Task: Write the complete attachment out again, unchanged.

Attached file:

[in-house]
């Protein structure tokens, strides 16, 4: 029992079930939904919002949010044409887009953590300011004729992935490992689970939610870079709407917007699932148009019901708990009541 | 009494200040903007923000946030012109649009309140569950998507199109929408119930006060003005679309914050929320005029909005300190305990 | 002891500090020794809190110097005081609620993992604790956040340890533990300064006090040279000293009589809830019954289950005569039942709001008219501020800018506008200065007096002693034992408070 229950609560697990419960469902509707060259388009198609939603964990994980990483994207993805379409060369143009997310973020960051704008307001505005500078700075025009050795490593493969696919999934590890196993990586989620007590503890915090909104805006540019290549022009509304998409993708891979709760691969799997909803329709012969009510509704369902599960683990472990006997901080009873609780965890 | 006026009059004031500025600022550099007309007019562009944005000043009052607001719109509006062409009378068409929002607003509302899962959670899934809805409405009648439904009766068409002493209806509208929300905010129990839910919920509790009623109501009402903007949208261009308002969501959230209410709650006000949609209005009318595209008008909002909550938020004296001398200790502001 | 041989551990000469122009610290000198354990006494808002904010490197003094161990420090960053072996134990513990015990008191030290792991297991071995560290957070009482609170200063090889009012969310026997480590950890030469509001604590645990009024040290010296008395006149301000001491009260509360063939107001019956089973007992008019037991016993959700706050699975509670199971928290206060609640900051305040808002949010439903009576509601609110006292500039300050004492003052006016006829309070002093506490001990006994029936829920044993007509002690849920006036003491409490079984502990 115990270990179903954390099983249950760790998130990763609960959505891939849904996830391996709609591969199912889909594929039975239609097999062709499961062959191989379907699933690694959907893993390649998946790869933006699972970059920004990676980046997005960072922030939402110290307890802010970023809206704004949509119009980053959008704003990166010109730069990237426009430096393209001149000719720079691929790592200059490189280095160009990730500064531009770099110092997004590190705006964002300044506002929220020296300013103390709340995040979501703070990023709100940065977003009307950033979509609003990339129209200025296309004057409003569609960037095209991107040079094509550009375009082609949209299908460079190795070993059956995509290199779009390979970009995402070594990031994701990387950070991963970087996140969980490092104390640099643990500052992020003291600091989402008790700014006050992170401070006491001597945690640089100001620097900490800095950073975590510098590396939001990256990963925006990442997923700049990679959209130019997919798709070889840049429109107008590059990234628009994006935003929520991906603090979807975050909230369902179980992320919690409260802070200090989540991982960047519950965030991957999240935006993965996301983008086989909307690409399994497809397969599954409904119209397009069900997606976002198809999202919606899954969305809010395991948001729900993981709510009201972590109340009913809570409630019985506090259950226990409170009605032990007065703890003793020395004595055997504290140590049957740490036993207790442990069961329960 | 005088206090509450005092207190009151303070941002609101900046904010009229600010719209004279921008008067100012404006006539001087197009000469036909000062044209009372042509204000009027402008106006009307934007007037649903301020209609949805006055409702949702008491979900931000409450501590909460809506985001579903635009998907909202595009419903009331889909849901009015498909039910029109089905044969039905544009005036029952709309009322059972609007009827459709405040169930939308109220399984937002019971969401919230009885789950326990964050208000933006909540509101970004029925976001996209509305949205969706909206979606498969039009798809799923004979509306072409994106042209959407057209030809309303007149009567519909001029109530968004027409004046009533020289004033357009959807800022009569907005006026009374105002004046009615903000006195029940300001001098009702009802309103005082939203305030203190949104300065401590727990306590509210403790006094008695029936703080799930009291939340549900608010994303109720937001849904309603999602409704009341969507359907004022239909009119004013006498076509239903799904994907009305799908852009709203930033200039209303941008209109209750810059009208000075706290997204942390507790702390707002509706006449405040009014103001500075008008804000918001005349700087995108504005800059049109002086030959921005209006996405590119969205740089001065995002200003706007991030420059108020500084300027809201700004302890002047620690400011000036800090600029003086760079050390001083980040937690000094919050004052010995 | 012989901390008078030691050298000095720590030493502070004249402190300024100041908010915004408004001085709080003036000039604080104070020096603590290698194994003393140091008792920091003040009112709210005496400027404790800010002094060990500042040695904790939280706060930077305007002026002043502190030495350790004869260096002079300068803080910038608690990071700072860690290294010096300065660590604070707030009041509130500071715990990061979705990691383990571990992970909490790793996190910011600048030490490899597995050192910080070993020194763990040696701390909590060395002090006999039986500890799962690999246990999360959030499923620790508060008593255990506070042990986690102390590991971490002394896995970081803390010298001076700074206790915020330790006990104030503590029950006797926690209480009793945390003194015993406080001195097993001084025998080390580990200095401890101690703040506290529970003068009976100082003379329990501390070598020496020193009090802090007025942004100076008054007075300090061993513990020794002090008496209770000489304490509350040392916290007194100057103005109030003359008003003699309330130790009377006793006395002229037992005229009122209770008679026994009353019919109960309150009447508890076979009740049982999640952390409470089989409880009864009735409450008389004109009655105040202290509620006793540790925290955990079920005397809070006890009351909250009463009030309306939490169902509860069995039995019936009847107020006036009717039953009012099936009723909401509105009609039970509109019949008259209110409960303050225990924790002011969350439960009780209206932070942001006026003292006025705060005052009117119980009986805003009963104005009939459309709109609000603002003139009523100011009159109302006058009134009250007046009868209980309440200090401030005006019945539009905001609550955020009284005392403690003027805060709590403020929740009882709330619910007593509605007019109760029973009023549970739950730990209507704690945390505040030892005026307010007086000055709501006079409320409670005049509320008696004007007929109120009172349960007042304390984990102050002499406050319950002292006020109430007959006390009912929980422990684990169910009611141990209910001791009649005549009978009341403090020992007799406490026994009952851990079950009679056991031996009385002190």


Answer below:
[in-house]
């Protein structure tokens, strides 16, 4: 029992079930939904919002949010044409887009953590300011004729992935490992689970939610870079709407917007699932148009019901708990009541 | 009494200040903007923000946030012109649009309140569950998507199109929408119930006060003005679309914050929320005029909005300190305990 | 002891500090020794809190110097005081609620993992604790956040340890533990300064006090040279000293009589809830019954289950005569039942709001008219501020800018506008200065007096002693034992408070 229950609560697990419960469902509707060259388009198609939603964990994980990483994207993805379409060369143009997310973020960051704008307001505005500078700075025009050795490593493969696919999934590890196993990586989620007590503890915090909104805006540019290549022009509304998409993708891979709760691969799997909803329709012969009510509704369902599960683990472990006997901080009873609780965890 | 006026009059004031500025600022550099007309007019562009944005000043009052607001719109509006062409009378068409929002607003509302899962959670899934809805409405009648439904009766068409002493209806509208929300905010129990839910919920509790009623109501009402903007949208261009308002969501959230209410709650006000949609209005009318595209008008909002909550938020004296001398200790502001 | 041989551990000469122009610290000198354990006494808002904010490197003094161990420090960053072996134990513990015990008191030290792991297991071995560290957070009482609170200063090889009012969310026997480590950890030469509001604590645990009024040290010296008395006149301000001491009260509360063939107001019956089973007992008019037991016993959700706050699975509670199971928290206060609640900051305040808002949010439903009576509601609110006292500039300050004492003052006016006829309070002093506490001990006994029936829920044993007509002690849920006036003491409490079984502990 115990270990179903954390099983249950760790998130990763609960959505891939849904996830391996709609591969199912889909594929039975239609097999062709499961062959191989379907699933690694959907893993390649998946790869933006699972970059920004990676980046997005960072922030939402110290307890802010970023809206704004949509119009980053959008704003990166010109730069990237426009430096393209001149000719720079691929790592200059490189280095160009990730500064531009770099110092997004590190705006964002300044506002929220020296300013103390709340995040979501703070990023709100940065977003009307950033979509609003990339129209200025296309004057409003569609960037095209991107040079094509550009375009082609949209299908460079190795070993059956995509290199779009390979970009995402070594990031994701990387950070991963970087996140969980490092104390640099643990500052992020003291600091989402008790700014006050992170401070006491001597945690640089100001620097900490800095950073975590510098590396939001990256990963925006990442997923700049990679959209130019997919798709070889840049429109107008590059990234628009994006935003929520991906603090979807975050909230369902179980992320919690409260802070200090989540991982960047519950965030991957999240935006993965996301983008086989909307690409399994497809397969599954409904119209397009069900997606976002198809999202919606899954969305809010395991948001729900993981709510009201972590109340009913809570409630019985506090259950226990409170009605032990007065703890003793020395004595055997504290140590049957740490036993207790442990069961329960 | 005088206090509450005092207190009151303070941002609101900046904010009229600010719209004279921008008067100012404006006539001087197009000469036909000062044209009372042509204000009027402008106006009307934007007037649903301020209609949805006055409702949702008491979900931000409450501590909460809506985001579903635009998907909202595009419903009331889909849901009015498909039910029109089905044969039905544009005036029952709309009322059972609007009827459709405040169930939308109220399984937002019971969401919230009885789950326990964050208000933006909540509101970004029925976001996209509305949205969706909206979606498969039009798809799923004979509306072409994106042209959407057209030809309303007149009567519909001029109530968004027409004046009533020289004033357009959807800022009569907005006026009374105002004046009615903000006195029940300001001098009702009802309103005082939203305030203190949104300065401590727990306590509210403790006094008695029936703080799930009291939340549900608010994303109720937001849904309603999602409704009341969507359907004022239909009119004013006498076509239903799904994907009305799908852009709203930033200039209303941008209109209750810059009208000075706290997204942390507790702390707002509706006449405040009014103001500075008008804000918001005349700087995108504005800059049109002086030959921005209006996405590119969205740089001065995002200003706007991030420059108020500084300027809201700004302890002047620690400011000036800090600029003086760079050390001083980040937690000094919050004052010995 | 012989901390008078030691050298000095720590030493502070004249402190300024100041908010915004408004001085709080003036000039604080104070020096603590290698194994003393140091008792920091003040009112709210005496400027404790800010002094060990500042040695904790939280706060930077305007002026002043502190030495350790004869260096002079300068803080910038608690990071700072860690290294010096300065660590604070707030009041509130500071715990990061979705990691383990571990992970909490790793996190910011600048030490490899597995050192910080070993020194763990040696701390909590060395002090006999039986500890799962690999246990999360959030499923620790508060008593255990506070042990986690102390590991971490002394896995970081803390010298001076700074206790915020330790006990104030503590029950006797926690209480009793945390003194015993406080001195097993001084025998080390580990200095401890101690703040506290529970003068009976100082003379329990501390070598020496020193009090802090007025942004100076008054007075300090061993513990020794002090008496209770000489304490509350040392916290007194100057103005109030003359008003003699309330130790009377006793006395002229037992005229009122209770008679026994009353019919109960309150009447508890076979009740049982999640952390409470089989409880009864009735409450008389004109009655105040202290509620006793540790925290955990079920005397809070006890009351909250009463009030309306939490169902509860069995039995019936009847107020006036009717039953009012099936009723909401509105009609039970509109019949008259209110409960303050225990924790002011969350439960009780209206932070942001006026003292006025705060005052009117119980009986805003009963104005009939459309709109609000603002003139009523100011009159109302006058009134009250007046009868209980309440200090401030005006019945539009905001609550955020009284005392403690003027805060709590403020929740009882709330619910007593509605007019109760029973009023549970739950730990209507704690945390505040030892005026307010007086000055709501006079409320409670005049509320008696004007007929109120009172349960007042304390984990102050002499406050319950002292006020109430007959006390009912929980422990684990169910009611141990209910001791009649005549009978009341403090020992007799406490026994009952851990079950009679056991031996009385002190």